No Change Seen in Frequency of Recurrent Vertigo Attacks Over Time

Attack frequency did not change over three years for people with benign recurrent vertigo, Meniere disease, or vestibular migraine
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Medically Reviewed By:
Meeta Shah, M.D.

THURSDAY, Sept. 7, 2023 (HealthDay News) -- Among people with benign recurrent vertigo (BRV), Meniere disease (MD), or vestibular migraine (VM) who have persistent vertigo attacks, there is no change in attack frequency over time, according to a study published online Aug. 11 in Audiology and Neurotology.

Maarten C. Uijttewaal, from Gelre Hospitals in the Netherlands, and colleagues explored changes in the duration and trigger factors of vertigo attacks in 117 patients with BRV, MD, or VM followed for three years.

The researchers found that 48.7 percent of patients kept reporting vertigo attacks at one or more follow-ups. Compared with baseline, no diagnosis groups showed significant shortening of attack duration during follow-up. Reports of stress and fatigue as triggers for attacks differed significantly between the three groups at baseline (stress: BRV, 40.9 percent; MD, 62.8 percent; VM, 76.5 percent; P = 0.005; fatigue: BRV, 31.0 percent; MD, 48.8 percent; VM, 68.8 percent; P = 0.003). A consistent reduction in stress and fatigue as triggers was seen in the VM group until the 24- and 30-month follow-up measurements, respectively (odds ratios [ORs], 0.15 to 0.33; P < 0.05). A consistent reduction of head movements as a trigger was seen in the MD group at the 24-month measurement onward (ORs, 0.07 to 0.11; P < 0.05).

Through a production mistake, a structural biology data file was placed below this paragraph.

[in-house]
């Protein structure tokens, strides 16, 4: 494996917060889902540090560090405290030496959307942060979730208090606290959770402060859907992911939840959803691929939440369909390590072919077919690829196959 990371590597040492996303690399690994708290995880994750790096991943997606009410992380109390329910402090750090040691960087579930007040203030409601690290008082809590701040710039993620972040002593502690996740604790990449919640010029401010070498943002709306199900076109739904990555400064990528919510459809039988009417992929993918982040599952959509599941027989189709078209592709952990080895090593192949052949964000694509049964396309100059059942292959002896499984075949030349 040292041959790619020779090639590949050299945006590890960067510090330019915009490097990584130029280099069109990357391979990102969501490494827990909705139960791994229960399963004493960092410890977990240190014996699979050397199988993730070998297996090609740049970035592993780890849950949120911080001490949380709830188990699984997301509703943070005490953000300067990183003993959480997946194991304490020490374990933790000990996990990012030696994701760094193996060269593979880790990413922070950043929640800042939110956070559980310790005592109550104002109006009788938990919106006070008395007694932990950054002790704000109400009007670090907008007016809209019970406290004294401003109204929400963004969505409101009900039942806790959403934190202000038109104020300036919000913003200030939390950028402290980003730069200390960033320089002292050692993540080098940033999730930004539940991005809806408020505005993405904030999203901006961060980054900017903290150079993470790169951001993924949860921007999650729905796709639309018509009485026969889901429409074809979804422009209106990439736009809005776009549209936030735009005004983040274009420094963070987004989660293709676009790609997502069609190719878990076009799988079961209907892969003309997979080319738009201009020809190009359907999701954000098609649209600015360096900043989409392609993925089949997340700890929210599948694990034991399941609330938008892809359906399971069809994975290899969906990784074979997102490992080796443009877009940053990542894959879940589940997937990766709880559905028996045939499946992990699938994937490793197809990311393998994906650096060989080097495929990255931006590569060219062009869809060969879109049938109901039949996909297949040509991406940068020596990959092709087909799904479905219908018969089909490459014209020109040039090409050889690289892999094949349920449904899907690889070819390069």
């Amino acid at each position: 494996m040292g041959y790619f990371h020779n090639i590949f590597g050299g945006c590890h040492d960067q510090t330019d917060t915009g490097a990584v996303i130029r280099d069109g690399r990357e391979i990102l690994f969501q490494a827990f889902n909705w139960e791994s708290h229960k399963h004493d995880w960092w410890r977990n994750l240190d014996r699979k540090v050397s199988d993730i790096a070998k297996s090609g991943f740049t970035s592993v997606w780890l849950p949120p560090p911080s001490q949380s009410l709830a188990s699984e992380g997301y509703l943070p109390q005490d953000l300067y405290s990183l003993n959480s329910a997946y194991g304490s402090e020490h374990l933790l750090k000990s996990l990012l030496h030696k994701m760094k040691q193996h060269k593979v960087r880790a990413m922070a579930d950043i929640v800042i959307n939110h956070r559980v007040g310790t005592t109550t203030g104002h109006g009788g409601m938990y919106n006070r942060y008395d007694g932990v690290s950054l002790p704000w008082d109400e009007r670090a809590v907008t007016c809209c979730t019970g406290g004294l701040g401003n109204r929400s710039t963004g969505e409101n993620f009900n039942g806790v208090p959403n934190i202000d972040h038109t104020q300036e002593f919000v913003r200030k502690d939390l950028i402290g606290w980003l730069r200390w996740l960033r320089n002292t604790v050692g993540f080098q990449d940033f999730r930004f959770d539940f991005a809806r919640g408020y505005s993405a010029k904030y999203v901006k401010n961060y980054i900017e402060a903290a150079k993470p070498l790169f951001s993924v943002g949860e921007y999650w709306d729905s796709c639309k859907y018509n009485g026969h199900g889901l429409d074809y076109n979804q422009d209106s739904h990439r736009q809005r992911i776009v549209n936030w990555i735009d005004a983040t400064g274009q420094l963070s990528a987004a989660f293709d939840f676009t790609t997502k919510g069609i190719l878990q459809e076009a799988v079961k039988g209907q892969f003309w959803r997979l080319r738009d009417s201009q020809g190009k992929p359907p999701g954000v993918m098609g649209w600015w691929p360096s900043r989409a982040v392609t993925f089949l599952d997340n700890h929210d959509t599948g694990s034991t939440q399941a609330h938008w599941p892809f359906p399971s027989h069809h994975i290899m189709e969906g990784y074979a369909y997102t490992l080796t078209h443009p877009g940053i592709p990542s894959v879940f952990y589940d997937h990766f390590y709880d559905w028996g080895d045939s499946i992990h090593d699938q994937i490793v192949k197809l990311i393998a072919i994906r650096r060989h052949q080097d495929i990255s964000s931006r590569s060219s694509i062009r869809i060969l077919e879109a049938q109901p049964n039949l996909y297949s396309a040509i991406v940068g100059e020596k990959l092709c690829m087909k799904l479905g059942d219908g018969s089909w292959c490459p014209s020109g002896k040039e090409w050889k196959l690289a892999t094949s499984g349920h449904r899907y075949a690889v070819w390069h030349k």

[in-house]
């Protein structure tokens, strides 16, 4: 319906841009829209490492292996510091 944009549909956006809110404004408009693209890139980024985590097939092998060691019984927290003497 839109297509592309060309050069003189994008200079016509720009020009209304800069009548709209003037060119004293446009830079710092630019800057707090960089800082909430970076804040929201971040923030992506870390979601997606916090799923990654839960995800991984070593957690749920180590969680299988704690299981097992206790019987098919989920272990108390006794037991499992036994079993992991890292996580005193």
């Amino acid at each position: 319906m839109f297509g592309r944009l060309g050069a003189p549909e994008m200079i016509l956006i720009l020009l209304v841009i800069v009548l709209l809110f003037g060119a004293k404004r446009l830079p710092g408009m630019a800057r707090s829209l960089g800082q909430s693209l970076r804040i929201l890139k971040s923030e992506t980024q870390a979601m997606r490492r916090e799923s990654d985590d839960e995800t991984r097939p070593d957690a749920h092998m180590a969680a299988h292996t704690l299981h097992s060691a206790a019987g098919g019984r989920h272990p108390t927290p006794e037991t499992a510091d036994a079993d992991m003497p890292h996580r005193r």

“Our findings suggest that despite the decrease in the number of patients still experiencing vertigo attacks in all three diagnosis groups, no shortening of the duration of the attacks was observed in patients who continued to have attacks during the three-year follow-up,” the authors write.

Abstract/Full Text

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